The Appalachian Voice is a free bimonthly newspaper that has covered environmental, outdoor and cultural news in the Appalachian mountains since 1996. We provide thorough and well-researched journalistic news coverage to fit a niche not often covered by standard news media, and deliver this to a broad spectrum of readers in locations that span eight states.
The Appalachian Voice newspaper was first published in the winter of 1996, as a publication of the Sierra Club Southern Appalachian Highlands Ecoregion Task Force. A year later, the club grew into the environmental organization Appalachian Voices, which has continued the publication of The Voice to today.
The mission of The Appalachian Voice is to provide factual information about environmental concerns in our region, as well as to share the beauty and value of our mountains with the public.
Questions? Story ideas? Letters to the Editor? Email email@example.com! Contributor guidelines, reproduction information and other information about getting involved with The Appalachian Voice is available here.
Molly is originally from the Midwest, where she earned journalism and religious studies degrees from the University of Missouri and wrote for several newspapers and magazines. She entered nonprofit communications through a mid-Missouri community radio program that explored the connections between health, environment and agriculture, and then provided public relations support at Canyonlands Field Institute in Moab, Utah. Molly joined the Appalachian Voices communications team as an AmeriCorps Project Conserve member in 2011, and served as the managing editor for The Appalachian Voice for four years before stepping into the editor role in 2016.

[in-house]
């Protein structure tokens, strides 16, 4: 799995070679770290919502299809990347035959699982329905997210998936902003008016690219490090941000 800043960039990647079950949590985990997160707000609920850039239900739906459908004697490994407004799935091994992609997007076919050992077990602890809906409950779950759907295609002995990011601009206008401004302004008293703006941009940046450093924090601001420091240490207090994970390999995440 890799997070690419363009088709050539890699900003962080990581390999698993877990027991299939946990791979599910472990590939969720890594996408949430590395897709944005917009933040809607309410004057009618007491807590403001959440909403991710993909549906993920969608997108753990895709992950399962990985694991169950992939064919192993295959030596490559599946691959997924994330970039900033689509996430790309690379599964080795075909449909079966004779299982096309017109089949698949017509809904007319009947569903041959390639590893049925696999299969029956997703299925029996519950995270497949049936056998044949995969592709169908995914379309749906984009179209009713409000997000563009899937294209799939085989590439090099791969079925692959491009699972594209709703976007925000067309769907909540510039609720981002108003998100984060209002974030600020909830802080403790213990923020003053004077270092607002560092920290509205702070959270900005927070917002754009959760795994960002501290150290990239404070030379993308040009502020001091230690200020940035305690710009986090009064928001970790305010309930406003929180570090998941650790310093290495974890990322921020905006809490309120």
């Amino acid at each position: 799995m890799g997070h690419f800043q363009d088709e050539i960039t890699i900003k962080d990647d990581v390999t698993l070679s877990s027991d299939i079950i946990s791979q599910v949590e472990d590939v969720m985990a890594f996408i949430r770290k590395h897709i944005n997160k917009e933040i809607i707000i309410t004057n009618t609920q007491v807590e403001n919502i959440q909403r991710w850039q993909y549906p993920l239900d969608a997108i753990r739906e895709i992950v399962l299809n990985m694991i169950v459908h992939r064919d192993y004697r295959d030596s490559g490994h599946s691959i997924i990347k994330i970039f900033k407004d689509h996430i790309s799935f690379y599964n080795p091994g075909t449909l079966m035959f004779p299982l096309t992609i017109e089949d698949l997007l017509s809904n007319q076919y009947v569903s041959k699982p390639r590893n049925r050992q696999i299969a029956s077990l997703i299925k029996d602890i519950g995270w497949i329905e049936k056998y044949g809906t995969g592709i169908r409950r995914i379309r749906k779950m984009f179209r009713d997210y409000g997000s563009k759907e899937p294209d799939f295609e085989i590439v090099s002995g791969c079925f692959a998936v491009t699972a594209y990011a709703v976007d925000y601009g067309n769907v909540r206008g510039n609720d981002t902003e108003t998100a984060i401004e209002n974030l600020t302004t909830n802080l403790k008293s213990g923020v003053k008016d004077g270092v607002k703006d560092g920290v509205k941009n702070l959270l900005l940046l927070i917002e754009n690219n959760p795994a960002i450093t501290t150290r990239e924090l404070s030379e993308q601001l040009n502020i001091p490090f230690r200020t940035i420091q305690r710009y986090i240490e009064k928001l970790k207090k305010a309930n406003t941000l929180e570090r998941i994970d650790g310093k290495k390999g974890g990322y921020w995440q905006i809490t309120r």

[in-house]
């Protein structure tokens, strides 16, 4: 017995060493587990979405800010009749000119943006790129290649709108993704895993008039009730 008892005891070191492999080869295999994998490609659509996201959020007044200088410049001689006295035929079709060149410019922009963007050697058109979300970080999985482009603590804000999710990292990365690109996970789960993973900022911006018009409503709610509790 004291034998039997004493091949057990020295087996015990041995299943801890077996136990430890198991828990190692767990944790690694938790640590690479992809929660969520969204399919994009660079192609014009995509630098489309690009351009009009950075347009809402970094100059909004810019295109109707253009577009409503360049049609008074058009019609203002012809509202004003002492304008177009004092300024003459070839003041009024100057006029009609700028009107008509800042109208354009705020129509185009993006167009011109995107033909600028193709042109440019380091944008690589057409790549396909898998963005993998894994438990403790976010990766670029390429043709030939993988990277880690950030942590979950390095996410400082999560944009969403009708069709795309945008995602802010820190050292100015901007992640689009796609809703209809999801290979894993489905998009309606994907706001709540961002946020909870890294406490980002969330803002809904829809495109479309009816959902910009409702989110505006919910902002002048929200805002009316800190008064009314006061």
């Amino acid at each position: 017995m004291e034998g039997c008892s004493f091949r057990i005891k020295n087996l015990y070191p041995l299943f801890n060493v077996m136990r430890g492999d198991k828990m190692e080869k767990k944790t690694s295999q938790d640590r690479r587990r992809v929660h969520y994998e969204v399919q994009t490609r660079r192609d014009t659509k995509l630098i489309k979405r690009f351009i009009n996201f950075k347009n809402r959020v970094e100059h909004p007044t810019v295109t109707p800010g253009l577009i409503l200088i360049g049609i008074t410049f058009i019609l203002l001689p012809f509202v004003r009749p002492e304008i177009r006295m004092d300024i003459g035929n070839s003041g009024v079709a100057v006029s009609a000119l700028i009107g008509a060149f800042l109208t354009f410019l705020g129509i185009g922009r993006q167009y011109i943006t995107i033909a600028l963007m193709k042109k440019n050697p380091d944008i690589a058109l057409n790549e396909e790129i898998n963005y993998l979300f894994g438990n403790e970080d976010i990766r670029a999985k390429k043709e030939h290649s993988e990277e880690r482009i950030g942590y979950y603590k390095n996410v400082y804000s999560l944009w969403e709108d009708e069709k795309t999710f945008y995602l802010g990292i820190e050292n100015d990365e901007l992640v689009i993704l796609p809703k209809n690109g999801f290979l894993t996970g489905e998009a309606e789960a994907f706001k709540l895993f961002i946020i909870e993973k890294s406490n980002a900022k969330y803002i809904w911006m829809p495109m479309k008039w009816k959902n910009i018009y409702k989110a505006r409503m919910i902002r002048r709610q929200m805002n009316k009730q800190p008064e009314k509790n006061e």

editor [at] appvoices.org
Born in Arizona and raised in Tennessee, Kevin graduated from the University of Tennessee in 2016 with a B.S. in geology & environmental studies and a minor in trombone performance. Kevin first started working with The Appalachian Voice in 2015 as a freelance writer, where he wrote numerous stories until joining The Voice staff in August 2017 as Associate Editor. Kevin has also freelanced with The Knoxville News Sentinel, held internships at Oak Ridge National Laboratory and The Knoxville Mercury, played in a David Bowie cover band, and recently completed a year of service with CAC AmeriCorps in the City of Knoxville Solid Waste Office. Ecstatic to be surrounded by mountains, when Kevin’s not exploring Boone’s ample hiking trails you can probably find him dog-watching from a coffee shop window.
kevin [at] appvoices.org
Jamie has over twenty years of experience in print and online media. She helped establish two award-winning community newspaper websites; co-founded the Boone-based community newspaper, High Country Press; created and edited the popular SHOUT! nightlife magazine; and served as Webmaster and co-chair of the Web Advisory Council at Appalachian State University. As senior communications coordinator for Appalachian Voices, Jamie filled the role as editor of The Appalachian Voice for six years, and now serves as a consulting editor to the team. She is a self-taught computer geek who has a serious soft spot for all creatures great and small–plant, animal, or otherwise.